4 Tips for Prepping Animals Before a Big Adoption Event
You've selected your location and found funding for your mega adoption event—now it's time to start thinking about preparing your animals. To help make the task less daunting, here are four helpful tips from your colleagues.
Select Your Animals
Donna Kincer, development director for Greater Androscoggin Humane Society in Lewiston, ME, says it's important to have enough animals available. "In the middle of an event," she explains, "it is not uncommon for us to reach out to other shelters to ask them to send over more pets."
Shelly Simmons, division manager of Greenville County Animal Care in Greenville, SC, says that if the goal is to adopt 100 animals, "make sure to have 150 available" since animals you had earmarked for the event may get adopted, sent to foster homes or get sick.
Many shelters include all the animals in their care in mega adoption events—even those who are still on stray hold. For example, at KC Pet Project in Kansas City, KS, potential adopters can do an early bird hold for dogs who are on stray hold. Half of the $50 hold charge is applied to the animal's adoption fee and the other half is considered a donation. The deposit guarantees the potential adopter the first right to adopt the pet if no one claims the dog at the end of the hold period.
Kincer says it's a good idea to include animals who are in foster care and to have the foster family available to talk with potential adopters at the event.
Some agencies combine forces with other shelters or rescues on large adoptions events, which is a great way to address the homeless pet problem on a community-wide basis. If you choose to partner with other groups on a mega adoption event, keep these three things in mind:
Go in with a collaborative mindset. "We do not view the animals at these events as 'our animal' or 'your animal'—we are in this together, trying to save lives," says Kincer.
Cross-promote among all the agencies to maximize the impact of your event. Amy Shrodes, director of marketing and development for OK Humane in Oklahoma City, OK, says her agency always links to everyone else's websites and Facebook pages—and most agencies reciprocate.
Consider having one adoption policy and price for all the groups at the event. Simmons suggests coming to an agreement with other groups ahead of time "so that customers are not confused by the adoption process."
"We do not view the animals at these events as 'our animal' or 'your animal'—we are in this together, trying to save lives."
Promote Early & Often
Get the buzz about your animals going a few weeks before the big day. Tori Fugate, manager of marketing and development at KC Pet Project, has professional volunteer photographers take photos of the animals a week or two before the event and puts the photos, along with the animals' bios, on her agency's website.
Shrodes says her agency posts preview albums on its website and Facebook page, adding that they've been "extremely effective for finding people to adopt specific animals."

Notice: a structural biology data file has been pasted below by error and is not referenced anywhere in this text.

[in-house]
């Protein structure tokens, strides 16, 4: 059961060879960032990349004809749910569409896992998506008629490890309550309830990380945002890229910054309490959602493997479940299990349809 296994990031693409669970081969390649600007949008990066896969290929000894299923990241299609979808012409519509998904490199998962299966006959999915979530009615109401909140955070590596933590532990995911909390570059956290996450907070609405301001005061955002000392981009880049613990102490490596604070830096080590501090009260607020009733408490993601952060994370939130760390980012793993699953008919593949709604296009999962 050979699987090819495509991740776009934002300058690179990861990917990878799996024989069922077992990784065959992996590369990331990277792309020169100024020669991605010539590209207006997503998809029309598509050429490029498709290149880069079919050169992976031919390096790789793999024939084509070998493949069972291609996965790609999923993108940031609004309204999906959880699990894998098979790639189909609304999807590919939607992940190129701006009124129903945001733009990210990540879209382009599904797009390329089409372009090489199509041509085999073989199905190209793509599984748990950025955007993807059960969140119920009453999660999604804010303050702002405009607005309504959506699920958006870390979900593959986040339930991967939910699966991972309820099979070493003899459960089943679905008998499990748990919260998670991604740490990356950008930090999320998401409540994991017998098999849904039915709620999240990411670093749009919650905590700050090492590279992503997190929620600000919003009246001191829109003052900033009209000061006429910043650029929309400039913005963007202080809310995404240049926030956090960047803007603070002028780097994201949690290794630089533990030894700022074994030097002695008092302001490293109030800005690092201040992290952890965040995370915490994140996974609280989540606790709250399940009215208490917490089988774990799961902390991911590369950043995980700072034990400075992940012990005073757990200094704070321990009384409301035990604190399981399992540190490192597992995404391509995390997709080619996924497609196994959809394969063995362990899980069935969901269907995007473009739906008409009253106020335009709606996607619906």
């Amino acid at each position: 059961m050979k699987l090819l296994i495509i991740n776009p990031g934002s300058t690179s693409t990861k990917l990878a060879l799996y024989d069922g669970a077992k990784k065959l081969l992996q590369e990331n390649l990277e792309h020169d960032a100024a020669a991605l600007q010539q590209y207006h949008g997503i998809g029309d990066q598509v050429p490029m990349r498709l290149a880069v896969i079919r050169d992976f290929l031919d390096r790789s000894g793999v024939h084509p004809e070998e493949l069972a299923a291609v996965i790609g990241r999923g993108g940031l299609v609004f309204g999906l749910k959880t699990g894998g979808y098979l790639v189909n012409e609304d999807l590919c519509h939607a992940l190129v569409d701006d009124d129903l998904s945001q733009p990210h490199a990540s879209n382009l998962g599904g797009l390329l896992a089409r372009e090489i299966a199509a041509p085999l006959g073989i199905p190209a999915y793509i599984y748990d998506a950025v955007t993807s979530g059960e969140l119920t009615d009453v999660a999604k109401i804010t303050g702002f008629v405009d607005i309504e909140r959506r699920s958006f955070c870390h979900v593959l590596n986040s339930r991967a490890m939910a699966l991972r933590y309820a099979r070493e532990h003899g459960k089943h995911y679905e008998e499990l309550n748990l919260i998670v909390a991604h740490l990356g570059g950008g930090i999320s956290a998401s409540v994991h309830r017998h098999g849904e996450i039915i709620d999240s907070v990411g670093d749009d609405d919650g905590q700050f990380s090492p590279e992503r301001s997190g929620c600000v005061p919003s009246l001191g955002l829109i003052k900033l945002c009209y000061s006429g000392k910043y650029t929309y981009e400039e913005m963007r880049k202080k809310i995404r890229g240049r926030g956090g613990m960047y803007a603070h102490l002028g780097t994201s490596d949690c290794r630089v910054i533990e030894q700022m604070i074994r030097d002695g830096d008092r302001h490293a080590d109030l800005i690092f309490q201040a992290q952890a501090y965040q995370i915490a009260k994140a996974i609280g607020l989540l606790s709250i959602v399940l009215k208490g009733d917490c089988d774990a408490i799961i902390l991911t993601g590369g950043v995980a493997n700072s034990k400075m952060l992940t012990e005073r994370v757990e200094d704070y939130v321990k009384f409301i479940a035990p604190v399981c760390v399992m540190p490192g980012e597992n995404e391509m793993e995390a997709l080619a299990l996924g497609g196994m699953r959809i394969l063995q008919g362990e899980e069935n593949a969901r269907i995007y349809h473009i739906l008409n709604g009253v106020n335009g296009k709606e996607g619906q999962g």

If an event is held at more than one site, keep potential adopters informed of which animal will be at which location by posting updates and schedules on your website and Facebook page. "We make it clear in our posts that a certain pet will be available on a specific day and adoption is on a first-come, first-served basis," Kincer adds.
To maximize the number of people who see the photos, share the preview albums with your sponsors, partner agencies and the media before your event. Here’s a great piece on getting media coverage for your event.
Complete All Vetting & Grooming
All animals should be "showroom ready and prepared to leave the event as soon as they are adopted," says Kincer. That means they have been spayed and neutered, microchipped and vaccinated before the event.
Fugate says KC Pet Project schedules additional veterinary support the week before the event to help with spay/neuter and general vetting.
Misty Valenta, community programs coordinator for Williamson County Regional Animal Shelter in Georgetown, TX, suggests considering the personality of the animal before deciding to take him or her to an offsite event. Animals who would be too overstimulated by the event remain at the shelter.
If your adoption event is offsite, make sure you bring complete medical records for each animal so you can send the records home with the adopters. Shrodes suggests "double—even triple—checking your medical packets to make sure they are complete." This can reduce chaos at the event and prevent you from having to reissue medical records afterward.
Bathing and grooming the animals will make them more appealing to potential adopters. It's hard to resist a sweet-smelling, well-coiffed cat or dog! Many agencies partner with local groomers to get a significant savings on services. Fugate suggests putting event-themed bandanas on the animals to further increase their charm.
Identify Your Animals
With so many animals at a mega event, it's important that each be clearly identified. Every animal should have a collar with some kind of unique identifier on it (shelter ID tag, number or nametag).
Shrodes suggests event-themed cage cards where you can fill in key information before the event, including things like age, sex and any personality traits that may be helpful to adopters such as housetraining status, energy level, etc.
No matter what your event plans entail, be sure you build in lots of extra time. Simmons warns that "whatever time frame you determine it will take to make all of your animals ready for a mega event, multiply it by two!"